Barbaric! – Review

Barbaric! is the latest release from Stellagama Publishing and builds on their Sword of Cepheus 2D6 role playing game. A few weeks ago the author Omer Golan-Joel invited people over on MeWe to participate in the playtest, to which I jumped at the chance to take part in. The playtest went through around four updates in a matter of a few weeks before final release. The book contains 57 pages and is available on Drivethru RPG for $2.99 (normally $3.99) in PDF format and $5.99 for a print on demand book; it is also available from for $5.99.

The book is a set of fantasy gaming rules using the 2D6 mechanic for resolving dice rolls, based around the Cepheus Engine SRD. As mentioned earlier, it builds on the Sword of Cepheus (SoC) gaming rule set and on first impression, it appears that the rules are a reduced subset of the SoC rules in a similar approach to Stellagama Publishing’s Cepheus Light / Cepheus faster Than Light / Cepheus Atom / Cepheus Quantum SFRPG rules. Instead of simply taking the SoC rules and using exactly the same ‘generic’ approach, the author has styled a background which is akin to the Conan / Red Sonja / The Sword and the Sorcerer films ie. high adventure, pulp stories, plenty of action fighting fantastic beasts and evil sorcerers.

The book starts with a single-page introductory background and dives into the basic rules and character generation process. Chargen is a pretty easy and the six steps are described in a half a page, though all the elements to fully create a character require five pages. You also have the choice of playing a non-human, each of which have advantageous abilities. Traits are also included; you get to pick one over a two-page list, for example ‘Berserker’ where you have advantageous DM’s in combat, ‘Passing without a Trace’ where you can’t be tracked or ‘Thief’ where you have an improved chance of stealing items. Traits allow you to roll three dice instead of two and pick the two highest scores in a difficulty check.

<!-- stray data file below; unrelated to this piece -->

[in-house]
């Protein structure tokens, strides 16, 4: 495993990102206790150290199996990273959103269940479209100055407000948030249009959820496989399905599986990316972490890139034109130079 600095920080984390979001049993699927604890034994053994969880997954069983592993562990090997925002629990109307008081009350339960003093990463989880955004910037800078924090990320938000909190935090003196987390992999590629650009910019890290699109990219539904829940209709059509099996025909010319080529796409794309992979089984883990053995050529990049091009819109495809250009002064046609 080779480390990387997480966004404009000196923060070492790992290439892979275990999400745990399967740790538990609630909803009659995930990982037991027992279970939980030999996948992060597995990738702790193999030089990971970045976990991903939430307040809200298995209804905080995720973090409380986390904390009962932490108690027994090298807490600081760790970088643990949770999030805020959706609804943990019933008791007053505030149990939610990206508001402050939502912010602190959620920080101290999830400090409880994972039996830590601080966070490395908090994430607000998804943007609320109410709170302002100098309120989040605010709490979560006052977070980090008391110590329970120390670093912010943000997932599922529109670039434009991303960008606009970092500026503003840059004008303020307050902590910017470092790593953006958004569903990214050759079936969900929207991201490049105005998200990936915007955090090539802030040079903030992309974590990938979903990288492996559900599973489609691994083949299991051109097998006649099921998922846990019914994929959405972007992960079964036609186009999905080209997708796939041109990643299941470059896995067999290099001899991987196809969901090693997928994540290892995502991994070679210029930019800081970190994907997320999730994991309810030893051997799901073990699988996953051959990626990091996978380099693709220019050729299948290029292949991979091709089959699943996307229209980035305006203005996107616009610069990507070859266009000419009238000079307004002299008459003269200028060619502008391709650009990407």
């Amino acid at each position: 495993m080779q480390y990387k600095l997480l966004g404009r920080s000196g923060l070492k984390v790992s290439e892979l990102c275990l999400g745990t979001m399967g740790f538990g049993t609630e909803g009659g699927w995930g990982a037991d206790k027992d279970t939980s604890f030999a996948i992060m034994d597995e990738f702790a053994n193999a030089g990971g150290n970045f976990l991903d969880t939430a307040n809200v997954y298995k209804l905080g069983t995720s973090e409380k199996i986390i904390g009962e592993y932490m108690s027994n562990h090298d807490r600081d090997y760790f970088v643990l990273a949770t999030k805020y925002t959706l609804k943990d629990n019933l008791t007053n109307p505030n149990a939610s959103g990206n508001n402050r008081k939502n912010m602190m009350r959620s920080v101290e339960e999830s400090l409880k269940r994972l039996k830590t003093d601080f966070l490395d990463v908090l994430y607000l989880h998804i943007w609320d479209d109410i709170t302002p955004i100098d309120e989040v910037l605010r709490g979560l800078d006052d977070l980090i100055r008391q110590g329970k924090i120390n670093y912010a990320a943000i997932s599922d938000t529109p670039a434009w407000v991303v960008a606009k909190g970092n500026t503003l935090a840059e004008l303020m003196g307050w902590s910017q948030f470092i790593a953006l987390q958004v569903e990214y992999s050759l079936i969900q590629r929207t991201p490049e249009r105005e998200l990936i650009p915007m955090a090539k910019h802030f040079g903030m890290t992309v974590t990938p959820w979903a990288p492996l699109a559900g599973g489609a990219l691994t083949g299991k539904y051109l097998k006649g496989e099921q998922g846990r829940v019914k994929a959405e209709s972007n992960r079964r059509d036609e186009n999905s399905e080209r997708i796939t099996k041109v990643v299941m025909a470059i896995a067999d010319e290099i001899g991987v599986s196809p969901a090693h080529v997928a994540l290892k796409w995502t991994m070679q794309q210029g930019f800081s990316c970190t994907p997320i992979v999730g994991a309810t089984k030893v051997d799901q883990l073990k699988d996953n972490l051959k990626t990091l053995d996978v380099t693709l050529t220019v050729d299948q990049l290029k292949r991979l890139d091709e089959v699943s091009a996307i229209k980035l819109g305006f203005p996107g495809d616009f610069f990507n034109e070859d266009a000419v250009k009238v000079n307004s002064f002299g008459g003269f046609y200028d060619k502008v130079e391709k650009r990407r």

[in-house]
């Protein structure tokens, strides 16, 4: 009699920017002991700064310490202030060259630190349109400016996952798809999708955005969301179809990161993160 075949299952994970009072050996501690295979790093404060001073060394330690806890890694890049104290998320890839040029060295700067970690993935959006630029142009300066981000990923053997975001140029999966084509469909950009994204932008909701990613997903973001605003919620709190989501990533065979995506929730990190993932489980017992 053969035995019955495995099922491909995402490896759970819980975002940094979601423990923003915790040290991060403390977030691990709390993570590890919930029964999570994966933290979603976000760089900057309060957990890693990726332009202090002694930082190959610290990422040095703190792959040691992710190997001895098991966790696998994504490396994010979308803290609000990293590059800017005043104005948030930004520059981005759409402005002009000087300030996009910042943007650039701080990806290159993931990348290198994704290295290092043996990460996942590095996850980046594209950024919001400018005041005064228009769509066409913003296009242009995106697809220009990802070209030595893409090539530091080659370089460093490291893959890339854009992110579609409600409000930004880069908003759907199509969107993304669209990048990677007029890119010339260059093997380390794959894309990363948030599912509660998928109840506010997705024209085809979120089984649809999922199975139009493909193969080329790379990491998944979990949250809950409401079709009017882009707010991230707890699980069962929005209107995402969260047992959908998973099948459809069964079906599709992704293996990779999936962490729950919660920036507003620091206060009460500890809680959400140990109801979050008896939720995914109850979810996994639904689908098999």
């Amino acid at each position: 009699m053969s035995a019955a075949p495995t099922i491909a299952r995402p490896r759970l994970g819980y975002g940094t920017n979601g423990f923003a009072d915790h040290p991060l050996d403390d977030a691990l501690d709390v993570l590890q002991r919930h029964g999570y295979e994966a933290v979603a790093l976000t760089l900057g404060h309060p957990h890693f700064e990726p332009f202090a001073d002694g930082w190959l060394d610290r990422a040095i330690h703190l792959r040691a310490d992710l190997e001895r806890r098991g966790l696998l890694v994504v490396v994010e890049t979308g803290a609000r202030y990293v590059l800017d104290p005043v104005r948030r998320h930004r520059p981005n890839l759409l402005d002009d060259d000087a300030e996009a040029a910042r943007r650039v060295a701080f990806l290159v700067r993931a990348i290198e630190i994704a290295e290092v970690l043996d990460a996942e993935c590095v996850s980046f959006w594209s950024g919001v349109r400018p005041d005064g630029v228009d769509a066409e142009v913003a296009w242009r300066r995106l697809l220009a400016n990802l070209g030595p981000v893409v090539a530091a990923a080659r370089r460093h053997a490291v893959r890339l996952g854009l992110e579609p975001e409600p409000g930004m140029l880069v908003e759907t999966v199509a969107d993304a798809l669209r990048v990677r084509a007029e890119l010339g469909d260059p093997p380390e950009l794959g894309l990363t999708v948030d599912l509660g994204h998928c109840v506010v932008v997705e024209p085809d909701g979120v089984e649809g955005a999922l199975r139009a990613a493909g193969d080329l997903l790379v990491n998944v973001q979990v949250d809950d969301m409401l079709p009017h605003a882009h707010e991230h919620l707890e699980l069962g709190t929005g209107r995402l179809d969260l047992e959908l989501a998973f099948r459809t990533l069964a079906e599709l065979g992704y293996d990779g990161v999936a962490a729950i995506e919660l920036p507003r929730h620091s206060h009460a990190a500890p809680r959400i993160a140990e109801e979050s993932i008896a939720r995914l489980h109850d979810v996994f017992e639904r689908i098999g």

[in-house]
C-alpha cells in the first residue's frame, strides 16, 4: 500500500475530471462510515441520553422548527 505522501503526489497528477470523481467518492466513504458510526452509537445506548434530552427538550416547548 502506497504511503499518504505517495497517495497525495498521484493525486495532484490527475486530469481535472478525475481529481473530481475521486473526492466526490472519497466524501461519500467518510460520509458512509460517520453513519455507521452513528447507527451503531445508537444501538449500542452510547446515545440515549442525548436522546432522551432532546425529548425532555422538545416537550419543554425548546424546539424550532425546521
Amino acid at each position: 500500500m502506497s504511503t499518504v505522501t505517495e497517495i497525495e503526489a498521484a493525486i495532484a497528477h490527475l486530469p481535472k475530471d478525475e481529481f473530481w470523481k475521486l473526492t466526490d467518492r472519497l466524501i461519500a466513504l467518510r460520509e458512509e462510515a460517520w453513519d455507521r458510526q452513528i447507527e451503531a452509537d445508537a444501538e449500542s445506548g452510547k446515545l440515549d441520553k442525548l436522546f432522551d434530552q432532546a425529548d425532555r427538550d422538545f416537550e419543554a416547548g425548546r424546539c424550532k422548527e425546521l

Combat Moves are described in a couple of pages; this is where if you have a particularly high combat skill level, you can pick a specialism in a Combat Move. For example, if you have Combat-2 you can pick from ‘Archery’, ‘Armoured Combat’, ‘Polearms’, ‘Single Weapon’, ‘Throwing Weapon’, ‘Two-Handed Weapon’ or ‘Weapon and Shield’ all of which offer advantageous DM’s in combat. A number of Combat Moves are covered up to level 5 skill.

In keeping with the ‘heroic’ style of play, Barbaric! gives each player a number of ‘Hero Points’ which can be used to reroll certain dice throws, in order to get a better result. Hero Points can be earned by exceeding skill or characteristic scores by a certain number which when earned, feed back in to the group Hero Point pool. Its a nice system and reminds me of the (going old school here) Warhammer Fantasy Role Play ‘fate Points’ system where you could ‘dodge’ a catastrophic situation by expending a fate point. Barbaric!’s similar system is a little more freely available to use and can be replenished a lot faster. This helps to emphasise the fantastic actions and feats that players are more likely to attempt and succeed at.

Equipment is described over four pages, in keeping with a quick set up for play, armour is limited to four items and there are only 13 choices of weapons, three of which are variations of unarmed weapons (see the Critical Hits below). There is a bit of white space left at the bottom of the page, personally I think there could have been scope to include a few more weapons (I always like lots to choose from). However, its only now that I have spotted an omission which I should have picked up in the playtest. Polearms are mentioned as a speciality as a Combat Move (skill level 2) but there aren’t any Halbards, Pikes, Scythes or Poleaxes (to mention a few) listed in the weapons table, only variations of spears. Perhaps these could be included in the next update Omer? General equipment is covered pretty comprehensively with a full range of kit to choose from.

Combat is pretty detailed spread over five pages, which I think is fair as fighting of some such or another is going to be a big part of any Barbaric! game. There is a nice clear process to follow and if you are unfortunate enough to suffer a damaging blow, there are three tables of Critical Hits according to what type of damage received ie. slashing, crushing or piercing. Again reflecting the Conan-esq style of play, there are some pretty gruesome wounds described; ‘Eye Removed’, ‘Lung Pierced’ or ‘Shoulder Crushed’ sound positively lovely. The next three pages cover Exploration, travelling, underground movement and survival.